T-shirts have always been a consistent part of his output since Goodenough (a couple were reprised for Park.Ing), and his aesthetic sense can be traced to Stüssy. Mr Fujiwara was a member of the International Stüssy Tribe—in fact, the group’s first Japanese member. The influence of his early days never really left him, and he has been able to take the visual cues of surf (as opposed to skate) culture and throw in dashes of hip-hop, pop, and whatever is capturing the imagination of cool-cat urbanites to generate approachable products that speak of the mood on the street.

Hiroshi Fujiwara is also very much connected to Fragment Design, a one-stop, multi-discipline studio he started in 2003 that does not really produce anything other than put out judicious collaborations. That runs the gamut from Louis Vuitton to Off-White to Nike to Levis (the Japan-only Fenom line): projects that strengthen his standing as street style’s Zeus, who also happens to play the guitar and sing.

The Park.Ing Ginza proves, just as the POOL aoyama before it did, that with the right mix, in an unexpected location, and awash with attitude, retail can be viable and, as they call it in Pokémon Go, a lure.

The Park.Ing Ginza is at Sony Building, B3F, 5-3-1 Ginza, Chuo-Ku, Tokyo. Photos Jiro Shiratori

Two Of A Kind: Block Party

Swatch & SonySwatch Touch (left) and Sony Smartwatch 3 (right)

Both have oblong faces and appear to wrap the wrist, and both allow touch-screen operation. But one is just smarter than the other. When Sony’s Smartwatch 3 made its appearance last month, and we had the chance to handle it recently, the device—better categorised by the fancier and geek-worthy name of “wearable”—immediately reminded us of the Swatch Touch. Put them side-by-side, however, the similarity immediately evaporates. Keep them apart, one reminds us of the other.

The Swatch Touch is clearly a piece of pre-Android Wear wrist fashion. With its curved digital display, and font that looks like an art deco take on Arabic script, the Swatch Touch was refreshing at the 2011 launch, given the tired looks of the standard Swatch offering. With Swatch’s fading popularity, the Touch appeared, even momentarily, like an attempt by the Swiss company to re-write the design of inexpensive fashion watches. Until Android Wear came knocking and gadget makers opened their doors.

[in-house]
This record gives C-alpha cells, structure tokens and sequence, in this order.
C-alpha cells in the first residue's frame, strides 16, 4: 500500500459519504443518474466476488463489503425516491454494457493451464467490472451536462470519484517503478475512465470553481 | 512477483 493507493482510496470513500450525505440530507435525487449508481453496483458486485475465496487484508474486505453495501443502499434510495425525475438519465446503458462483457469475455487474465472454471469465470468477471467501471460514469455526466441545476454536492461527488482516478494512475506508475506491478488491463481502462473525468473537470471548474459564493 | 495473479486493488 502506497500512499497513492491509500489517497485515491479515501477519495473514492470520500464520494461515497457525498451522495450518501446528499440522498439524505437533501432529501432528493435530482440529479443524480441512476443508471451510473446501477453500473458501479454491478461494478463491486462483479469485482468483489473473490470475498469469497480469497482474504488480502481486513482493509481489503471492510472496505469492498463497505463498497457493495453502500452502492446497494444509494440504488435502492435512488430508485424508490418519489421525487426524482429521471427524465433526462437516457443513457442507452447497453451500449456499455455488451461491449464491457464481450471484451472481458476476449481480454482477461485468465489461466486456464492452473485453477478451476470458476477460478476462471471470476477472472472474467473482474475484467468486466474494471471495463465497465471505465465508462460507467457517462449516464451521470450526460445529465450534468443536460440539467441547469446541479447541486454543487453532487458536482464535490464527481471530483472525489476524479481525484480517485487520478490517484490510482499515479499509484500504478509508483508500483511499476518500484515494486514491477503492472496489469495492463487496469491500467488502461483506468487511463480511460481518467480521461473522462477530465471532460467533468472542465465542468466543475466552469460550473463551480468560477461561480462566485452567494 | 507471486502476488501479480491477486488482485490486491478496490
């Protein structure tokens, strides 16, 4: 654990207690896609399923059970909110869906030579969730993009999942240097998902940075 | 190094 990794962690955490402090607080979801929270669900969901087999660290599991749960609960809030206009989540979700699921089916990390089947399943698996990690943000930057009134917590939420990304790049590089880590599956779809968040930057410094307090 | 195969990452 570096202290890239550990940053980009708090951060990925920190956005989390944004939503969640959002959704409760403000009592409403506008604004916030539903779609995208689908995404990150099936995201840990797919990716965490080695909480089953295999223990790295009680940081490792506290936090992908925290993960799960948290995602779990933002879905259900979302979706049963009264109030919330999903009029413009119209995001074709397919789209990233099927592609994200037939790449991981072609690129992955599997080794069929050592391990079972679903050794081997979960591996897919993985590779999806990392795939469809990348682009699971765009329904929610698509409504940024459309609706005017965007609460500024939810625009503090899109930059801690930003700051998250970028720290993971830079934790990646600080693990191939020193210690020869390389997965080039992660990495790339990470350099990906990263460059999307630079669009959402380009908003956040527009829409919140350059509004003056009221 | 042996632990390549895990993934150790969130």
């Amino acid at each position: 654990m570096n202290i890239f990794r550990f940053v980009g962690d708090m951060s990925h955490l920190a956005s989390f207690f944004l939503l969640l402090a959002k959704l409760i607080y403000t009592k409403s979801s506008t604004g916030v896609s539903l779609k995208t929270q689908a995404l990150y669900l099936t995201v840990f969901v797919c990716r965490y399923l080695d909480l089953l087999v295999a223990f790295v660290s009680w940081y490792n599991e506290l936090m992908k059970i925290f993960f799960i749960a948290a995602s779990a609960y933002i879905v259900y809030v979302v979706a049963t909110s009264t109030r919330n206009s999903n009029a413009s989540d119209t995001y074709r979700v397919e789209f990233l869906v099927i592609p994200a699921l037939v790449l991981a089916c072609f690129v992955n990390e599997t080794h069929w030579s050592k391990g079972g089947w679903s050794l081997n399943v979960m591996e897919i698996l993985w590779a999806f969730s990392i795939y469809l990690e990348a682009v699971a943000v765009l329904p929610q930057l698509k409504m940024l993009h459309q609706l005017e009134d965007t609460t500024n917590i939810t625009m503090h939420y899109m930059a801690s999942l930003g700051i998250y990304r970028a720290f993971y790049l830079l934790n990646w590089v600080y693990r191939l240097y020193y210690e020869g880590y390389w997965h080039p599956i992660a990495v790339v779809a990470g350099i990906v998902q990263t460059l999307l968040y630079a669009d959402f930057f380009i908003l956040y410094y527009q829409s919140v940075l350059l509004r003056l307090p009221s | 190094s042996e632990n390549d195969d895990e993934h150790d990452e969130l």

Sony’s third iteration of the smart watch—this time, Android Wear-enabled—looks completely different from the previous two, just as the predecessor is unlike the debut piece. But while most of the competitors are making theirs look more like a watch (i.e. round-faced, such as Motorola’s Motor 360 and LG’s G Watch R), Sony’s is decidedly geeky, almost a toy, and rather Swatch-like. Not that that’s a bad thing. Far from it. For gadget that’s Dick Tracey-worthy, we prefer them to sport a rectangular screen in portrait orientation. If we’re going to use our watch to tell time as well as mirror some of the functionality of our smartphone, we really prefer something that comes across as an extension of our smartphone. Who really prefers to look at holiday shots or city maps cropped into a circle?

Time may be running out on 2014, but it’s only beginning for the smart watch. Okay, Google!

Swatch Touch, SGD195, and Sony Smartwatch 3, SGD298, are available at authorised dealers